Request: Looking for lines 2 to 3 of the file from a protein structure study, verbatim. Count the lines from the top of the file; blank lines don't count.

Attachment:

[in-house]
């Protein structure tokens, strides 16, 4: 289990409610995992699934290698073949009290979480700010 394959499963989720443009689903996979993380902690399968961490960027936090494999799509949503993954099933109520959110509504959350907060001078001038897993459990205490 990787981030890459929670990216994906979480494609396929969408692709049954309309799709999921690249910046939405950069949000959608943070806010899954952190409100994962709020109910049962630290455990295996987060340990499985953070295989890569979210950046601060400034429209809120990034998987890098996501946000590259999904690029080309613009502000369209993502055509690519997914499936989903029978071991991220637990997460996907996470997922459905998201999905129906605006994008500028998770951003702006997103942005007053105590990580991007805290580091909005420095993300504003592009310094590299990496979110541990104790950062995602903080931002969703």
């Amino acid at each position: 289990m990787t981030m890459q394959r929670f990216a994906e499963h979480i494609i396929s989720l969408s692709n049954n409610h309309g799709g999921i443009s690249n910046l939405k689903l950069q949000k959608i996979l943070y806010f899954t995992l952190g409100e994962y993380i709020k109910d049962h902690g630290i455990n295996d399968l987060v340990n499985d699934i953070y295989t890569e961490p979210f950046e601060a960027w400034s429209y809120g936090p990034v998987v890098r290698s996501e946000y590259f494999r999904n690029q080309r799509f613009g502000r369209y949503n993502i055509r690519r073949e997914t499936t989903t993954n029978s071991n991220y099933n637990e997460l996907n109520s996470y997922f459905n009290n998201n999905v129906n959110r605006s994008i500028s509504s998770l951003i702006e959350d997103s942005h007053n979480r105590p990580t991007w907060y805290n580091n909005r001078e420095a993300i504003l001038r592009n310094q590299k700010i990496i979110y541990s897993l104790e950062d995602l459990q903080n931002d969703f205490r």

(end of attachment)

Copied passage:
């Protein structure tokens, strides 16, 4: 289990409610995992699934290698073949009290979480700010 394959499963989720443009689903996979993380902690399968961490960027936090494999799509949503993954099933109520959110509504959350907060001078001038897993459990205490 990787981030890459929670990216994906979480494609396929969408692709049954309309799709999921690249910046939405950069949000959608943070806010899954952190409100994962709020109910049962630290455990295996987060340990499985953070295989890569979210950046601060400034429209809120990034998987890098996501946000590259999904690029080309613009502000369209993502055509690519997914499936989903029978071991991220637990997460996907996470997922459905998201999905129906605006994008500028998770951003702006997103942005007053105590990580991007805290580091909005420095993300504003592009310094590299990496979110541990104790950062995602903080931002969703």
């Amino acid at each position: 289990m990787t981030m890459q394959r929670f990216a994906e499963h979480i494609i396929s989720l969408s692709n049954n409610h309309g799709g999921i443009s690249n910046l939405k689903l950069q949000k959608i996979l943070y806010f899954t995992l952190g409100e994962y993380i709020k109910d049962h902690g630290i455990n295996d399968l987060v340990n499985d699934i953070y295989t890569e961490p979210f950046e601060a960027w400034s429209y809120g936090p990034v998987v890098r290698s996501e946000y590259f494999r999904n690029q080309r799509f613009g502000r369209y949503n993502i055509r690519r073949e997914t499936t989903t993954n029978s071991n991220y099933n637990e997460l996907n109520s996470y997922f459905n009290n998201n999905v129906n959110r605006s994008i500028s509504s998770l951003i702006e959350d997103s942005h007053n979480r105590p990580t991007w907060y805290n580091n909005r001078e420095a993300i504003l001038r592009n310094q590299k700010i990496i979110y541990s897993l104790e950062d995602l459990q903080n931002d969703f205490r």